Auriculotherapy to Fight Parkinson’s Disease

March 2, 2019
Parkinson's disease is a degenerative disorder of the central nervous system (the brain and spinal cord).

It’s well known that the drugs that we use to treat Parkinson’s disease aren’t curative. In addition, their dosages have to be increased at some point in the patient’s life. Unfortunately, this typically doesn’t translate into a better quality of life for patients. Parkinson’s disease has no cure. However, some new treatments have emerged. One of these treatments is auriculotherapy.

The Discovery of Auriculotherapy

Discovered in Germany in 2001, this therapy is suitable to treat Parkinson’s and other neurodegenerative diseases. These include multiple sclerosis, restless legs syndrome, vascular dementia, Pick’s disease, and Alzheimer’s, among others.

What does it consist of?

Well, it consists of the implantation of titanium micro implants in the cartilage of the ear. In other words, after an assessment of the patient’s health, the professional proceeds to implant small and fine titanium needles in the cartilage of the ear.

Overall, it’s a completely painless procedure that has no side effects. Remarkably, it has already improved the quality of life of more than 5,000 people worldwide.

Auriculotherapy Treatment

First, to understand just how important this achievement is, you have to remember how Parkinson’s manifests itself. This disease occurs when the neurons don’t produce enough dopamine as the result of the deterioration of the substantia nigra of the brain, among other factors.

Thus, this results in a motor impairment that gradually manifests in movements. In short, this means that people affected by Parkinson’s disease become slower and lose flexibility, coordination, and balance.

This is why the starting point of this particular treatment is the auricular cartilage. This has numerous nerve endings. Doctors insert needles under the skin by a pressure system to activate the body’s own mechanisms that had been paralyzed. In addition, this helps to regulate the production of dopamine and/or other neurotransmitters.

This technique is also known as auricular therapy, ear acupuncture, or auriculoacupuncture.

Patient applying auriculotherapy.

Amazingly, auricular implantology leads to a permanent, natural stimulus that can reduce symptoms and slow the progression of the disease.

Overall, doctors take several main factors into account before the implantation. These include the patient’s symptoms, psychological state, severity of the illness, and the drugs they’ve taken so far.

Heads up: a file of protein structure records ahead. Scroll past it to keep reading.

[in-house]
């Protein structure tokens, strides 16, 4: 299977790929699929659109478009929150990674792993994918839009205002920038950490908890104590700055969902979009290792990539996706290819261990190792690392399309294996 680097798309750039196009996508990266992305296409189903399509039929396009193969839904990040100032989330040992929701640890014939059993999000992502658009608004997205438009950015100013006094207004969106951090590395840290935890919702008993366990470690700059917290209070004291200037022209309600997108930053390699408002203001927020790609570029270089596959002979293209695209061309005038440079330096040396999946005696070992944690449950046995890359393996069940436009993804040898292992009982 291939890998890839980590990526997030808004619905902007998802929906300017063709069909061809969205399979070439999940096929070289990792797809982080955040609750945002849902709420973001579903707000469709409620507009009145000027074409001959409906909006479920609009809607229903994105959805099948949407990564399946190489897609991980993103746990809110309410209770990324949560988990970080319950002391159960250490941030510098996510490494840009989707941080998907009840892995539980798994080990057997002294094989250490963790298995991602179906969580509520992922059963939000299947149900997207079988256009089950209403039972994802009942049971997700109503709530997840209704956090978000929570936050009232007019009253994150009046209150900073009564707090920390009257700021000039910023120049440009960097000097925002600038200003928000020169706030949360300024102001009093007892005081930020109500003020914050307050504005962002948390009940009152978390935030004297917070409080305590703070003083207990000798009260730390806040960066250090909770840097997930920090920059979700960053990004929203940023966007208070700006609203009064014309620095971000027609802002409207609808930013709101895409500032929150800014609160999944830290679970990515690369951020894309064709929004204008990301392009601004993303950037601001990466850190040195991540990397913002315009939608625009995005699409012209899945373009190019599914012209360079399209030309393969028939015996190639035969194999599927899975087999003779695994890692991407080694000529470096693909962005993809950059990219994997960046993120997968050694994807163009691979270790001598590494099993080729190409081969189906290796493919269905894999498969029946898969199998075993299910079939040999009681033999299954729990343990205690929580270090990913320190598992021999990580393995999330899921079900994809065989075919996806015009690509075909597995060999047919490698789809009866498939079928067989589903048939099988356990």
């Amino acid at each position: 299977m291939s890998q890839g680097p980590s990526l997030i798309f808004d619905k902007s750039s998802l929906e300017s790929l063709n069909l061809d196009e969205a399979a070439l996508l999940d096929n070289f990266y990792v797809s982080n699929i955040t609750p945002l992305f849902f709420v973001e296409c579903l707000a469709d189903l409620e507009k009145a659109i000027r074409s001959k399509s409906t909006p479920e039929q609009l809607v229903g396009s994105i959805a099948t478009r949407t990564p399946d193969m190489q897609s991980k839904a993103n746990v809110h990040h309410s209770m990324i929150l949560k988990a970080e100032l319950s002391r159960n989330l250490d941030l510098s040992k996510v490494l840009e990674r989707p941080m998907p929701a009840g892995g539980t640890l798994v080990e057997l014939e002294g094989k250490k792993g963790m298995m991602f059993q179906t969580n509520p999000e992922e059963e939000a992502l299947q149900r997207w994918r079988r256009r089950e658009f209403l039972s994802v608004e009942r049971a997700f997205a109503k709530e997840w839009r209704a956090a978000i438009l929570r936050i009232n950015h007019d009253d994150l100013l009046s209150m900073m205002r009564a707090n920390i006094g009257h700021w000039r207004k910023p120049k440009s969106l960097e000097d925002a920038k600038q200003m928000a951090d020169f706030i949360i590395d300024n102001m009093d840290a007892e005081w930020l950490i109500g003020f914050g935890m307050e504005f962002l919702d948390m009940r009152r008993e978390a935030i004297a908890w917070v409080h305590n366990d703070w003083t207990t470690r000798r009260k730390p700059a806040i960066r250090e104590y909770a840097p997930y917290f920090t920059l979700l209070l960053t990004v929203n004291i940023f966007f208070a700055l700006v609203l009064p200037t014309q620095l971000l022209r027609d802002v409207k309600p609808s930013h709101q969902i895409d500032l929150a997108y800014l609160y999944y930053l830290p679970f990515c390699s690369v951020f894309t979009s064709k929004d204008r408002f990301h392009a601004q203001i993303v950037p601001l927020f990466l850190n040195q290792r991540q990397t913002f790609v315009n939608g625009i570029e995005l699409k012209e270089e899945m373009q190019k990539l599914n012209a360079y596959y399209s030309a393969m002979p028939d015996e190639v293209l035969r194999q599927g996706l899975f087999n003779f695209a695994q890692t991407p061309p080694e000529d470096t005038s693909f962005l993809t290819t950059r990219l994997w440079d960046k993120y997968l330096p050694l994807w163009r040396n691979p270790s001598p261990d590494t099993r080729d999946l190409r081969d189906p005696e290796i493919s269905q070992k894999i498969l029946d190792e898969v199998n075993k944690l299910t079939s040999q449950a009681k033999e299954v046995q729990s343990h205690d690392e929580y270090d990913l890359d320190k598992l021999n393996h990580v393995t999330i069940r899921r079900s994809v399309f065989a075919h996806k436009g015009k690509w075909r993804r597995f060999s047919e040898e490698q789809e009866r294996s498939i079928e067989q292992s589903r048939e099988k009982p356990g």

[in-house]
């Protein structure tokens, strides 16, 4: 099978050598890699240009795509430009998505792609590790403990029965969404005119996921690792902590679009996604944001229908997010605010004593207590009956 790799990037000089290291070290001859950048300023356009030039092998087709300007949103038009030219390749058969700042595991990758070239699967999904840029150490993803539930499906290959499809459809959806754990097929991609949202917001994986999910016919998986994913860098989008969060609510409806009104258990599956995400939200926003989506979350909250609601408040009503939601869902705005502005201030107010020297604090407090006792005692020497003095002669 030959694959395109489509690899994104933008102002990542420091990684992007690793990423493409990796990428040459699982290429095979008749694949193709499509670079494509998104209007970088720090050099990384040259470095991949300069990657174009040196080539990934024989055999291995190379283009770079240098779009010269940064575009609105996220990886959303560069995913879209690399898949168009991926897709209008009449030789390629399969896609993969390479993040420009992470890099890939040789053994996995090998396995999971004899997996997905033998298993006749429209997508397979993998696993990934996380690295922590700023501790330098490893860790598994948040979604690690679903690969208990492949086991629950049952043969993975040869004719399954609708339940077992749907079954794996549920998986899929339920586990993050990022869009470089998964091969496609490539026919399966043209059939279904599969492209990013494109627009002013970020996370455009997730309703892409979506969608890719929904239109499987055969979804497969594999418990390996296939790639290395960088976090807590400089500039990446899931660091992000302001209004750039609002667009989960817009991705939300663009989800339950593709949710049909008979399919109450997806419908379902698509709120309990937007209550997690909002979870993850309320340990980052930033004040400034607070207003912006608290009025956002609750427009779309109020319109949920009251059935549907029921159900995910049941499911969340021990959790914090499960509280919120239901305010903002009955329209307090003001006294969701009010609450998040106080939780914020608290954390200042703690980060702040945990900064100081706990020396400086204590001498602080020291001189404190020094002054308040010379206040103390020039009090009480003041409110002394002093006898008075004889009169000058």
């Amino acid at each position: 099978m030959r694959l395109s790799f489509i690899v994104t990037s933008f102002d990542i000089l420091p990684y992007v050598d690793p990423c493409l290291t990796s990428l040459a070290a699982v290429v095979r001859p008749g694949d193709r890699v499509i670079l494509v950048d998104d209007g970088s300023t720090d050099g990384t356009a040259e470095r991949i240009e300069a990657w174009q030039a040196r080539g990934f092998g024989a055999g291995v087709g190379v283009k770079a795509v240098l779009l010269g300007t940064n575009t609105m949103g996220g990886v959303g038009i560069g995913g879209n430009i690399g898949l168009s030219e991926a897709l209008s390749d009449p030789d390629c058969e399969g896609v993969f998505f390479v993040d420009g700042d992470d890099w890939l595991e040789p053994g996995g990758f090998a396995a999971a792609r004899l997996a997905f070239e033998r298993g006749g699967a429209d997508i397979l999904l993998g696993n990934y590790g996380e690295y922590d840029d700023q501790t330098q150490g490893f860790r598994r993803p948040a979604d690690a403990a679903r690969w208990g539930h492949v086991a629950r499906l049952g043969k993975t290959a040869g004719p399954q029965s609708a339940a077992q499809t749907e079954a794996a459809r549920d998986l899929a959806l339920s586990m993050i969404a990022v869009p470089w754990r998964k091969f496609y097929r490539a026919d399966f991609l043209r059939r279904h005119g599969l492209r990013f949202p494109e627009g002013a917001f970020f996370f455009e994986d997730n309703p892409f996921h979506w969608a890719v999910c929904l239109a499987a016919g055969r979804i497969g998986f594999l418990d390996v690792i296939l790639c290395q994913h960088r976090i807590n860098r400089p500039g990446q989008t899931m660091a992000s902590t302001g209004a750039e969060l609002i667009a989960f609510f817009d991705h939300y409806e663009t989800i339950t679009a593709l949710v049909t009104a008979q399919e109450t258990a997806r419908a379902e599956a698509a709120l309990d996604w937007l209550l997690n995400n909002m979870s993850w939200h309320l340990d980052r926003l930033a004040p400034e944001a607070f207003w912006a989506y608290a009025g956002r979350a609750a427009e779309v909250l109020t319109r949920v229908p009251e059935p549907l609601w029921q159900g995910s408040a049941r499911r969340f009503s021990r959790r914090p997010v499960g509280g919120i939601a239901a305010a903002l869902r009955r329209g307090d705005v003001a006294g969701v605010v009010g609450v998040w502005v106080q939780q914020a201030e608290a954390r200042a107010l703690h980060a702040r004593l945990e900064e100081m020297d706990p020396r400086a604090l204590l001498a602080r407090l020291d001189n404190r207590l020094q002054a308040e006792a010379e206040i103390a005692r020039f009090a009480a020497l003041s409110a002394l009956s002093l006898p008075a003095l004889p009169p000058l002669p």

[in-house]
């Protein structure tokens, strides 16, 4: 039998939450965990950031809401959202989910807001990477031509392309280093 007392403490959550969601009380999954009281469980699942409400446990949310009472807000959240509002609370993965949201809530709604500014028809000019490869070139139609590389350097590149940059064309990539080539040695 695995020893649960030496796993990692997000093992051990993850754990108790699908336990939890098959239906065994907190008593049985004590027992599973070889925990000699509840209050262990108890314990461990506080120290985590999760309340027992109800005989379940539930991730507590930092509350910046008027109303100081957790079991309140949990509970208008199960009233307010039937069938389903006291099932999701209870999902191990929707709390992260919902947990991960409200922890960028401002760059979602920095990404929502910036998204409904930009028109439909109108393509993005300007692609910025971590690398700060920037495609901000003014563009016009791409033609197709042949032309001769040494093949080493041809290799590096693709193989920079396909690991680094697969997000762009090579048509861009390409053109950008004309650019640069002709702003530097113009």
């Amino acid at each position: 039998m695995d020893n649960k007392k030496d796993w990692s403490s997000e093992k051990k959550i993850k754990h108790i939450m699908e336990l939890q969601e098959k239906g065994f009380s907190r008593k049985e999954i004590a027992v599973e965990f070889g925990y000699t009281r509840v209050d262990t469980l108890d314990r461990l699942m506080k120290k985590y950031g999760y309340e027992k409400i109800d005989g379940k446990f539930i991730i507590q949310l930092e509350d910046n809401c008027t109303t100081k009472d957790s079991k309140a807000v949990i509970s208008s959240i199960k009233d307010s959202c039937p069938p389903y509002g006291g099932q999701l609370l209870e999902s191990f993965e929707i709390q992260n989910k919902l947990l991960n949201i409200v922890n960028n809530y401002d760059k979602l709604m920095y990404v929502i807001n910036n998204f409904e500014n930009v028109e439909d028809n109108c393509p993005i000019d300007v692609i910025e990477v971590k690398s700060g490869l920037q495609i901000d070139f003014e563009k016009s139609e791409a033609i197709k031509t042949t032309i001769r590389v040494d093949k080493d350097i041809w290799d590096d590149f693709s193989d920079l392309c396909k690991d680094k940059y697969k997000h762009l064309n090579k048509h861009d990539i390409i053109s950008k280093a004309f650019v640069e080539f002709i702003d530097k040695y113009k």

Evolution of the Treatment

Professionals have developed uriculotherapy systematically over the years. Today, it offers a much wider spectrum of microimplantation points, depending on each patient’s symptoms. Thus, now it’s possible to provide more personalized treatment.

Unlike traditional acupuncture, this treatment allows you to insert many more needles in a single session. Also, the professionals implant the titanium needles permanently. Thus, the patients don’t have to replace them. However, they do have to follow up.

No matter what, it’s essential to analyze the patient to determine the number of needles they need.

Patient Testimonies

Patients with Parkinson's disease.

Patients with Parkinson’s disease who have already received auriculotherapy say that they have experienced the following benefits (among others):

  • Anxiety relief
  • Easier displacement
  • Decreased muscle stiffness
  • Relief of pain and other physical discomforts
  • Improved balance (thanks to the strengthening of the paravertebral muscles)
  • Lower dosages of medication and increased wellness.

Overall, the Center for Regenerative Medicine has been treating patients worldwide in a fully personalized way for fifteen years. The center is always carrying out cutting-edge quality research.

  • Tomlinson, C. L., Patel, S., Meek, C., Herd, C. P., Clarke, C. E., Stowe, R., … Ives, N. (2013). Physiotherapy versus placebo or no intervention in Parkinson’s disease. Cochrane Database of Systematic Reviews.
  • Williams, A., Gill, S., Varma, T., Jenkinson, C., Quinn, N., Mitchell, R., … Wheatley, K. (2010). Deep brain stimulation plus best medical therapy versus best medical therapy alone for advanced Parkinson’s disease (PD SURG trial): a randomised, open-label trial. The Lancet Neurology.
  • Silvério-Lopes, S., & Seroiska, M. A. (2013). Auriculoterapia para Analgesia. In Analgesia por Acupuntura.
  • Wardavoir, H. (2011). Terapias manuales reflejas. EMC – Kinesiterapia – Medicina Física.